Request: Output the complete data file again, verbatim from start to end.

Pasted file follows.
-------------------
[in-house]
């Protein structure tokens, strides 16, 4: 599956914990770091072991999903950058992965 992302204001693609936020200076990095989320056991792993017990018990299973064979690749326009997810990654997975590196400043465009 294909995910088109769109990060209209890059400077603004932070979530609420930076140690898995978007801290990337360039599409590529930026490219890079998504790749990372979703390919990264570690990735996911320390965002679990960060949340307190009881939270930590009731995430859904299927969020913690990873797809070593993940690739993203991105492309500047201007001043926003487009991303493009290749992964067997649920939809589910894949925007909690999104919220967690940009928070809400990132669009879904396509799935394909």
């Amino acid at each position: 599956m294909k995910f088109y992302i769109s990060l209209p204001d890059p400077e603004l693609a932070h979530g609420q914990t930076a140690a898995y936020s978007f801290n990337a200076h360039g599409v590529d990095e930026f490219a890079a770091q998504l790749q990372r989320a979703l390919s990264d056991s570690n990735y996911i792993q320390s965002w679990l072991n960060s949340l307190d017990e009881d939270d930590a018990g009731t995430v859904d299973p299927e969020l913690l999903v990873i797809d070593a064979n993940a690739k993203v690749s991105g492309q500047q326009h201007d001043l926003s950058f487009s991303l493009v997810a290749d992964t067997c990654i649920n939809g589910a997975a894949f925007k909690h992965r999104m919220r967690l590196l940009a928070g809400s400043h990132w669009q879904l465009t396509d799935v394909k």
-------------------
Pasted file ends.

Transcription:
[in-house]
């Protein structure tokens, strides 16, 4: 599956914990770091072991999903950058992965 992302204001693609936020200076990095989320056991792993017990018990299973064979690749326009997810990654997975590196400043465009 294909995910088109769109990060209209890059400077603004932070979530609420930076140690898995978007801290990337360039599409590529930026490219890079998504790749990372979703390919990264570690990735996911320390965002679990960060949340307190009881939270930590009731995430859904299927969020913690990873797809070593993940690739993203991105492309500047201007001043926003487009991303493009290749992964067997649920939809589910894949925007909690999104919220967690940009928070809400990132669009879904396509799935394909």
């Amino acid at each position: 599956m294909k995910f088109y992302i769109s990060l209209p204001d890059p400077e603004l693609a932070h979530g609420q914990t930076a140690a898995y936020s978007f801290n990337a200076h360039g599409v590529d990095e930026f490219a890079a770091q998504l790749q990372r989320a979703l390919s990264d056991s570690n990735y996911i792993q320390s965002w679990l072991n960060s949340l307190d017990e009881d939270d930590a018990g009731t995430v859904d299973p299927e969020l913690l999903v990873i797809d070593a064979n993940a690739k993203v690749s991105g492309q500047q326009h201007d001043l926003s950058f487009s991303l493009v997810a290749d992964t067997c990654i649920n939809g589910a997975a894949f925007k909690h992965r999104m919220r967690l590196l940009a928070g809400s400043h990132w669009q879904l465009t396509d799935v394909k």